Gardening #3 (why it can be ‘green’, sometimes)

In my previous post I pointed out that gardening is not necessarily a ‘green’ activity. It can be just as much a shopping opportunity as anything else, it can leave a wider footprint than you might expect.

A quick digression

For example, in my own efforts with the TSRB (tiny snail-ridden backyard), I’ve got to the point where I feel like I could just about imagine taking on an allotment (especially if I shared it). There are plenty of very local allotments – but with gigantic waiting lists. There are also plenty of immediately available allotments – but on the other side of the city. That makes a big difference: I could take on an allotment next season but it would have to be on an easy bus or cycle route and I’d need a regular, firm, block of time which would have to be reserved purely for work on it – no nipping out in the odd spare hour when I fancy it, no copping out when I don’t fancy it.

At this point all normal, right-thinking people will say “well silly you, just get a car, like everyone else! If it hurts your self-respect so much to buy one, then use a car club”. After all, my few years of driving, back in the last century, occurred because I was playing a lot of gigs, so I have in the past owned a car in order to facilitate engagement with a serious and noble activity and surely growing food is just as serious as music? Ah but the difference is that this time you are suggesting that in order to increase my personal sustainability in one area I should reduce it in another.

A not uncommon dilemma, btw. I’ve talked about another example in one of my interminable posts about flying (especially this one, from about halfway down and footnote 4).

(a digression from the digression

Not everyone even recognizes that extra car use reduces overall sustainability or is problematic. I once heard Lynn Sloman, author of car sick, make the comment that their car use is almost invisible to many greenies – almost as if it doesn’t count because it is the noble steed from which they conduct their activism (that last bit was not Lynn’s way of putting it btw). I was rather surprised to hear this, but this was probably because I didn’t know many enviros personally at that point. I’ve been watching carefully since, and you know, I think she’s right. Outside the specialised world of sustainable transport campaigners, it often doesn’t seem to register as a problem – well of course you need a car to facilitate your engagement with nature. Or rather, you need a car because you are special and ethical. But I’m not special and ethical so I’m not going to start driving in order to access an allotment and so, no, I probably won’t be getting one (well, ok, there are a few other reasons as well, but I am starting to wish I had a bit more garden to muck around with, and this is a real discussion I’m having with myself).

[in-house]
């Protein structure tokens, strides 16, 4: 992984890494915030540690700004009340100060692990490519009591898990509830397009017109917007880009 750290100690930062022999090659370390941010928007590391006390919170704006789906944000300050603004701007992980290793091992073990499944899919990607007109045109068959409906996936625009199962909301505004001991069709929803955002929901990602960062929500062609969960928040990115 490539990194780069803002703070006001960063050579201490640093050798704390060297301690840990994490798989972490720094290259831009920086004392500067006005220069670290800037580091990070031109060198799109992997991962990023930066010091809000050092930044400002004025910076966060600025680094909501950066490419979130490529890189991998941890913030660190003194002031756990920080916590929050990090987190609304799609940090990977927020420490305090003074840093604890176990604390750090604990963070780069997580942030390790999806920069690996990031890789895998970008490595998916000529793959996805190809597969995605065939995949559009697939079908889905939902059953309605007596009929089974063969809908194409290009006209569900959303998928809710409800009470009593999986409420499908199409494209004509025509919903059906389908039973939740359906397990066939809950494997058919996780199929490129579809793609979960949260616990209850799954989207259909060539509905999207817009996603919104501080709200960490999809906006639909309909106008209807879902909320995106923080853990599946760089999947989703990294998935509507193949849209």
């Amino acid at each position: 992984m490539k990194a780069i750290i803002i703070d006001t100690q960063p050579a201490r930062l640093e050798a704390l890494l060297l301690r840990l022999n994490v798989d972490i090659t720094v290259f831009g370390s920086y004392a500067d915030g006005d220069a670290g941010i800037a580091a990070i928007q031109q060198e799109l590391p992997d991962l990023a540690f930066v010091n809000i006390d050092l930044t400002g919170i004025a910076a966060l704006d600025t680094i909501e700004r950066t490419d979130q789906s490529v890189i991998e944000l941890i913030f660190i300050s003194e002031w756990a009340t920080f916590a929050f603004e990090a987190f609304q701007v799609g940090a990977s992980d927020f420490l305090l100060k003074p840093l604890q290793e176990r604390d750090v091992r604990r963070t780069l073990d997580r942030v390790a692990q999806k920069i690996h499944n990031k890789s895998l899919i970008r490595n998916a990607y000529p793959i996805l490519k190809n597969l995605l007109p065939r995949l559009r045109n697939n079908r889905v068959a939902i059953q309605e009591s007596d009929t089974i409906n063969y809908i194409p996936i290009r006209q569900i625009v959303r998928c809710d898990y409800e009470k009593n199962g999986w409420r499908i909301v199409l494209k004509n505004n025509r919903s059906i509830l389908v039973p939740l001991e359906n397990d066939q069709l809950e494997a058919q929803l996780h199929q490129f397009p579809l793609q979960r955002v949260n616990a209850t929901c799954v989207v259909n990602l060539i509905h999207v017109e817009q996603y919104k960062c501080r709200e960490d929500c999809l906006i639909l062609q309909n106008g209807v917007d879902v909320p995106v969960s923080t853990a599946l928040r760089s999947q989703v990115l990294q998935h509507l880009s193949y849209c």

End of digressions!

Don’t give ”gardening”, without qualification, a free pass. But obviously, low-cost, thoughtful gardening is indeed a pretty “eco” thing to do and I’m glad that I’ve finally got to grips with it, even in a small way, even as a mere “garden-themed science project”. Here’s why I consider it worthwhile.

Any practical skill is worth having, for purely functional reasons.

You never know when it might come in handy. Self-sufficiency is completely out of the question, however you define it. It won’t save you money, at least not to begin with, and probably not much even once established. But … can I be entirely sure that the current situation, where there is food of any kind, at any season, from anywhere in the world, easily obtainable and affordable, will continue throughout the rest of my lifetime? This situation might well continue – I’m certainly not expecting the sky to fall in tomorrow, or next year, or ever, because that’s a silly image anyway. But I do think that the argument that we (and “we” means the whole world, with us anglophones in the lead) are well embarked on a gradual downward slide is not a foolish one and could well be, broadly, true . That discussion will eventually be the topic of a whole post to itself.

Any practical skill is worth having, for purely psychological reasons.

It makes you feel good to be able to do things. Real things – involving your body and mind (gardening involves not just digging, clipping and lugging but also considerable amounts of planning, deduction, and imagination), and, to get completely pompous about it, we are the kind of creature that needs to use both. This connects with the previous point. Sure, maybe there never will be any sort of food crisis in my lifetime or beyond, but knowing that if there were to be, I’m set to be a teeny part of the answer is a good feeling. If one feels helpless, then one is helpless.

Any practical skill is worth having, for purely social reasons.

You have something else to talk about. You have surplus to give people, which creates goodwill, and maybe they give you some of their surplus too, but it feels like more than mere exchange. Though it wasn’t quite how Ivan Illich meant the phrase, gardening is a tool for conviviality.

Those all sound pretty ‘green’ to me.

And then of course, there is what you actually learn from the attempt to grow edible stuff. Next time.

Oh all right, if you insist

Yeah, ok, my election prediction. Which is:

Record low turnout.

(With possible exception of Bristol West, where I live, which might just possibly do a Brighton Pavilion and elect a Green).

Because we’re all fed up.

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Update: 9:00 am Thursday

Well it seems my prediction could well be wrong.

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Update: a few days later

ok, never accept a political prediction from me. Maybe I just need more practice.